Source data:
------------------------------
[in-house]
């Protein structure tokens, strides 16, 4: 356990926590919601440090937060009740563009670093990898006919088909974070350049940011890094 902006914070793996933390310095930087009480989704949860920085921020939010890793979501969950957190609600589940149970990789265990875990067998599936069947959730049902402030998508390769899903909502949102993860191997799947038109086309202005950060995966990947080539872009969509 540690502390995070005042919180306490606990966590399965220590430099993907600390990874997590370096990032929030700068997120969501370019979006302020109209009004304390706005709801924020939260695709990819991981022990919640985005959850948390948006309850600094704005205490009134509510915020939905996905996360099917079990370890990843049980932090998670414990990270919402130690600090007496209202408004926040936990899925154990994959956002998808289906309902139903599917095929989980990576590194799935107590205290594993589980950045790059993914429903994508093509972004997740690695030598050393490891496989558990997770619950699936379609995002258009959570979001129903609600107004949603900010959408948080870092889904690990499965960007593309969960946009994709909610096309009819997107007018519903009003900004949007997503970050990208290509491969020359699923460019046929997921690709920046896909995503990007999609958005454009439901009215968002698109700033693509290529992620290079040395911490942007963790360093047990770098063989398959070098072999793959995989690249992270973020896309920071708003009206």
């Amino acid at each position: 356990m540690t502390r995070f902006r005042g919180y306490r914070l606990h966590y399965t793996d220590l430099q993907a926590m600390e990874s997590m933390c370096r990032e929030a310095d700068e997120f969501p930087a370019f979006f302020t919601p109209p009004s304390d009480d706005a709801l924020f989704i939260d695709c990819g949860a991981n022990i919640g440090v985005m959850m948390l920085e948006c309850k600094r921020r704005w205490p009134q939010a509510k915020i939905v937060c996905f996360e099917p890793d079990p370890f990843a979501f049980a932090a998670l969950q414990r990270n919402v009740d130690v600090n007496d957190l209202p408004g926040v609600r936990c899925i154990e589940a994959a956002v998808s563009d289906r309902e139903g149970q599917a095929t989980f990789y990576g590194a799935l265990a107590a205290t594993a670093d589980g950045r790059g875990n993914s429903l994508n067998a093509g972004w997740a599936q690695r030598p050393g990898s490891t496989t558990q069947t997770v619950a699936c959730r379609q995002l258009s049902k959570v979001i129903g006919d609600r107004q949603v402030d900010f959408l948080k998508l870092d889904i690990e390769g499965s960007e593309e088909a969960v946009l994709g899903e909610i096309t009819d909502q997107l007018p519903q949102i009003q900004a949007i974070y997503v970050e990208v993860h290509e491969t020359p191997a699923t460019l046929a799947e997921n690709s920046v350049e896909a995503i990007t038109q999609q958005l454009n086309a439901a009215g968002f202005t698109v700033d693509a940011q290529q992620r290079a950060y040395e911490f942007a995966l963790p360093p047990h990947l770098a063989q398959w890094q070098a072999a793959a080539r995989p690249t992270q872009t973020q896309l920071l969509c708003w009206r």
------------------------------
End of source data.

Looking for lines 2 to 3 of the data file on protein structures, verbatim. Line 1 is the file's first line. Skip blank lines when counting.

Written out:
């Protein structure tokens, strides 16, 4: 356990926590919601440090937060009740563009670093990898006919088909974070350049940011890094 902006914070793996933390310095930087009480989704949860920085921020939010890793979501969950957190609600589940149970990789265990875990067998599936069947959730049902402030998508390769899903909502949102993860191997799947038109086309202005950060995966990947080539872009969509 540690502390995070005042919180306490606990966590399965220590430099993907600390990874997590370096990032929030700068997120969501370019979006302020109209009004304390706005709801924020939260695709990819991981022990919640985005959850948390948006309850600094704005205490009134509510915020939905996905996360099917079990370890990843049980932090998670414990990270919402130690600090007496209202408004926040936990899925154990994959956002998808289906309902139903599917095929989980990576590194799935107590205290594993589980950045790059993914429903994508093509972004997740690695030598050393490891496989558990997770619950699936379609995002258009959570979001129903609600107004949603900010959408948080870092889904690990499965960007593309969960946009994709909610096309009819997107007018519903009003900004949007997503970050990208290509491969020359699923460019046929997921690709920046896909995503990007999609958005454009439901009215968002698109700033693509290529992620290079040395911490942007963790360093047990770098063989398959070098072999793959995989690249992270973020896309920071708003009206």
């Amino acid at each position: 356990m540690t502390r995070f902006r005042g919180y306490r914070l606990h966590y399965t793996d220590l430099q993907a926590m600390e990874s997590m933390c370096r990032e929030a310095d700068e997120f969501p930087a370019f979006f302020t919601p109209p009004s304390d009480d706005a709801l924020f989704i939260d695709c990819g949860a991981n022990i919640g440090v985005m959850m948390l920085e948006c309850k600094r921020r704005w205490p009134q939010a509510k915020i939905v937060c996905f996360e099917p890793d079990p370890f990843a979501f049980a932090a998670l969950q414990r990270n919402v009740d130690v600090n007496d957190l209202p408004g926040v609600r936990c899925i154990e589940a994959a956002v998808s563009d289906r309902e139903g149970q599917a095929t989980f990789y990576g590194a799935l265990a107590a205290t594993a670093d589980g950045r790059g875990n993914s429903l994508n067998a093509g972004w997740a599936q690695r030598p050393g990898s490891t496989t558990q069947t997770v619950a699936c959730r379609q995002l258009s049902k959570v979001i129903g006919d609600r107004q949603v402030d900010f959408l948080k998508l870092d889904i690990e390769g499965s960007e593309e088909a969960v946009l994709g899903e909610i096309t009819d909502q997107l007018p519903q949102i009003q900004a949007i974070y997503v970050e990208v993860h290509e491969t020359p191997a699923t460019l046929a799947e997921n690709s920046v350049e896909a995503i990007t038109q999609q958005l454009n086309a439901a009215g968002f202005t698109v700033d693509a940011q290529q992620r290079a950060y040395e911490f942007a995966l963790p360093p047990h990947l770098a063989q398959w890094q070098a072999a793959a080539r995989p690249t992270q872009t973020q896309l920071l969509c708003w009206r």